News Columns & Blogs

What do you do with A-Rod this year?

Not since the early days of the Barry Bonds BALCO scandal have we had a mess like this involving an elite player in fantasy sports. What the heck do you do with Alex Rodriguez this year?

The dude was easily a top-three fantasy player a month ago, but his latest offseason drama — which includes his admitted use of something he calls “Boli” and now his hip surgery — have really thrown a monkey wrench into our preseason plans. A-Rod is expected to miss six to nine weeks at the start of the season after he underwent a procedure to repair a torn labrum — a sports injury usually associated with shoulders, not hips. The New York Yankees, who’ve committed more money to this guy in the next decade than the government has to AIG, are confident he’ll be back and productive sometime in May, and early reports say he has an excellent chance to return to his old self by about midseason.

So the prognosis seems good, and even A-Rod playing at 80 percent capability for 80 percent of the MLB season is an extremely valuable fantasy commodity. If you’re in a keeper league it’s obviously bad news — you’ve got to hold onto Rodriguez even though he won’t give you anything for at least the first month and a half of the season. That will be a painful pill to swallow (or inject, if you like), but I don’t think I could toss him back in good conscience and let somebody else pick up his 30 homers and 90 RBIs and 10 steals, assuming he rounds back into form by the end of May.

Now, if you’re redrafting and A-Rod is sitting out there for the taking, when do you pull the trigger? I’m seeing him ranked by several respectable fantasy publications somewhere around the low 20s to the low 30s, which would put him at the end of the second round or into the third round in a 10-team league. He’s the very definition of a high-risk, high-reward pick at that point, and if you think your team can stay afloat offensively until he returns, go for it. You’ll want to grab a capable fill-in at third base, which is a somewhat scarce position to begin with this year, but holding onto A-Rod could really pay off by midseason.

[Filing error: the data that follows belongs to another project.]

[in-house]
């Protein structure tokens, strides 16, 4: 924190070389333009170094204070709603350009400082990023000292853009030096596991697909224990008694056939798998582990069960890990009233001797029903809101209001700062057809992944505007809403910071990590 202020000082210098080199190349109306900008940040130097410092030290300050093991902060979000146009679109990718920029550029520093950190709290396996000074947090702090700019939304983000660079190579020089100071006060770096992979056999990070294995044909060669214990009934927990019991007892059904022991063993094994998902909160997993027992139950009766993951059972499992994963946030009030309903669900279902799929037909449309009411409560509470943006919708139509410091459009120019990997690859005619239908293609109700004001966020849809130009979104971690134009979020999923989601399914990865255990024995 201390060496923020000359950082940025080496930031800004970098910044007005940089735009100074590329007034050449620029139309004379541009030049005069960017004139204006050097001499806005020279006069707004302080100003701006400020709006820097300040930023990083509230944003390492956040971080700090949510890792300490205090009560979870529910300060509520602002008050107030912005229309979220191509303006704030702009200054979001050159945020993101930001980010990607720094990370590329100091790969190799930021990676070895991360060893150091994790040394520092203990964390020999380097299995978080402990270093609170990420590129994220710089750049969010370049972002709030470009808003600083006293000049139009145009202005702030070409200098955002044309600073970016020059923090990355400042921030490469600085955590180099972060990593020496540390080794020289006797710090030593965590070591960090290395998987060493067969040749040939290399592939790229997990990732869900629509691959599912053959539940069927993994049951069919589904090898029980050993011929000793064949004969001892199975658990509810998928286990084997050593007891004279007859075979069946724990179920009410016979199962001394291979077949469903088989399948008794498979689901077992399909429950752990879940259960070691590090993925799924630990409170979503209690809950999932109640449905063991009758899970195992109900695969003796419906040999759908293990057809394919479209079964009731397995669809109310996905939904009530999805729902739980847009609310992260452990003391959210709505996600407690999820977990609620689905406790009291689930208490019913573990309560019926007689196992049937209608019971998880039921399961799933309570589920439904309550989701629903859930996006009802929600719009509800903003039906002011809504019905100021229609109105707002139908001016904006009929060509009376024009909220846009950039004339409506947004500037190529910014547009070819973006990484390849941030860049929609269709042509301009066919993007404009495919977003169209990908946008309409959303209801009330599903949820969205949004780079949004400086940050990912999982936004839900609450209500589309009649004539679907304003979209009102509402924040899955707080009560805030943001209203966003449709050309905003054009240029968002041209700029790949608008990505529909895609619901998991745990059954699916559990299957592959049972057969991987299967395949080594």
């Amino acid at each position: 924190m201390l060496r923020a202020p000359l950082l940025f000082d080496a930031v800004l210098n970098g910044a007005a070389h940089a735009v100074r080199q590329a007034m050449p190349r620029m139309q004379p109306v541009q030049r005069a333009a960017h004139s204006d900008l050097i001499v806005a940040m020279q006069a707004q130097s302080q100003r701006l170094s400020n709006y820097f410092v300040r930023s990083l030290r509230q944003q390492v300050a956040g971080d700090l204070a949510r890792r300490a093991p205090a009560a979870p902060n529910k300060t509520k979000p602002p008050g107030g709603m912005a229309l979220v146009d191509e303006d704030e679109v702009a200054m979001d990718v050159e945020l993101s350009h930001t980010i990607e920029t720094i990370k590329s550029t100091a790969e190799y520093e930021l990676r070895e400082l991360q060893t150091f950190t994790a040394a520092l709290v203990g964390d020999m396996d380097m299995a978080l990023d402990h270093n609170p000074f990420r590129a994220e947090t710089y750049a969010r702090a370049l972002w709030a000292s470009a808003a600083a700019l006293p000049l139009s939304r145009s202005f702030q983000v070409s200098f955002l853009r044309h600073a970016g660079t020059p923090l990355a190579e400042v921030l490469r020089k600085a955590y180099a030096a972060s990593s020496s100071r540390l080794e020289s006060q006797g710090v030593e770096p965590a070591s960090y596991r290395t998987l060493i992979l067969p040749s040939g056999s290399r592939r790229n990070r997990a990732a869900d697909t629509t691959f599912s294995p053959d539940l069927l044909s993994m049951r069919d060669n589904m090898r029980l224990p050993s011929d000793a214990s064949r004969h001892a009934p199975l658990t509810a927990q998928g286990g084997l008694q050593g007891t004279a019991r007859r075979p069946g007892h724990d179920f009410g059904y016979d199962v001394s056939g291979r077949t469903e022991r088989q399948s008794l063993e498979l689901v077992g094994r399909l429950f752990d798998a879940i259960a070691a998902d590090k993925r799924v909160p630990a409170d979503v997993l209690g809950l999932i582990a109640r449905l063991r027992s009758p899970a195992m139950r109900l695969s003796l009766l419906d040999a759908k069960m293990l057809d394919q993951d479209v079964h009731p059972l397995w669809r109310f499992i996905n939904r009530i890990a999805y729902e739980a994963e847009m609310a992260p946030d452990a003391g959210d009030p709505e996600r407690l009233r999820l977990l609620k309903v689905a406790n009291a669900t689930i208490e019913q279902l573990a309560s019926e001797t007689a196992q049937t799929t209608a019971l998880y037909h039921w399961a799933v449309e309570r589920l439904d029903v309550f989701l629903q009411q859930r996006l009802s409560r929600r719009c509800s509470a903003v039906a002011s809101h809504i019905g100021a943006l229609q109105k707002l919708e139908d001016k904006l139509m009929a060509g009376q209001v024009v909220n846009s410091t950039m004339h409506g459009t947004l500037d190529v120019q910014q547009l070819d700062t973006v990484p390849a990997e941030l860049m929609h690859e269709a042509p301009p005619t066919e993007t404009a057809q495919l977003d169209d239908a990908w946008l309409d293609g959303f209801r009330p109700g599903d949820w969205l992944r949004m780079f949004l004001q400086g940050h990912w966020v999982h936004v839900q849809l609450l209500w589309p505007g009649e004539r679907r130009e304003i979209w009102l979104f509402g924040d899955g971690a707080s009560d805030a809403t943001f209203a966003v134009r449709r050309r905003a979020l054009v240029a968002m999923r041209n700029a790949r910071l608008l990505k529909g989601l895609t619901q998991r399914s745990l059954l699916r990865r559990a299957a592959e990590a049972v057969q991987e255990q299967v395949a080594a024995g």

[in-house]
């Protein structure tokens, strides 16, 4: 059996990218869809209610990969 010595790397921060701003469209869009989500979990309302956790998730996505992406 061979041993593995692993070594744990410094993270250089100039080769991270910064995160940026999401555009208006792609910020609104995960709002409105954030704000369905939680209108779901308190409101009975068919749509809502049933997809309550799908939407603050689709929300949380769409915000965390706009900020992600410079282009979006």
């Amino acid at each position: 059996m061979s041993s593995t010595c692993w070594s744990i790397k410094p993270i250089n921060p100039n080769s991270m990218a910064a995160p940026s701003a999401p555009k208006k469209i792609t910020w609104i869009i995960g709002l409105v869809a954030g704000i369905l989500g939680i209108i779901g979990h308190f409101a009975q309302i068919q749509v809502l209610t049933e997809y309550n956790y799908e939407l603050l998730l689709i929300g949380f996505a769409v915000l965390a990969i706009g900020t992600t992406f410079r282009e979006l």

As for what all this means for the rest of the Yankees’ stars: Those who think New York will be better off without him are sorely mistaken. As you may recall, A-Rod’s offense has almost single-handedly kept the Yanks alive through some otherwise terrible starts to the past two seasons — they don’t call him Mr. May for nothing — and the team will miss his bat immensely in the middle of the batting order.

The pressure’s mounting on offseason import Mark Teixeira, notorious for being a slow starter to begin with and now missing his primary protection in the lineup. Table-setters Johnny Damon, Derek Jeter and sleeper candidate Brett Gardner could see their run-scoring drop off significantly without Rodriguez batting behind them. And if you’re thinking of scooping up A-Rod’s replacement (for now), 33-year-old Cody Ransom, forget it: He’s a career .242 hitter with a .748 OPS in 11 (count ‘em, 11) seasons in the minor leagues. I’m sure you can do better unless you’re taking him at the very end of an AL-only draft.

With A-Rod plummeting in the rankings, here’s how I’m sorting out this year’s top 10 overall fantasy players: 1. Hanley Ramirez, 2. Albert Pujols, 3. Jose Reyes, 4. David Wright, 5. Miguel Cabrera, 6. Grady Sizemore, 7. Ryan Braun, 8. Tim Lincecum, 9. Mark Teixeira, 10. Josh Hamilton.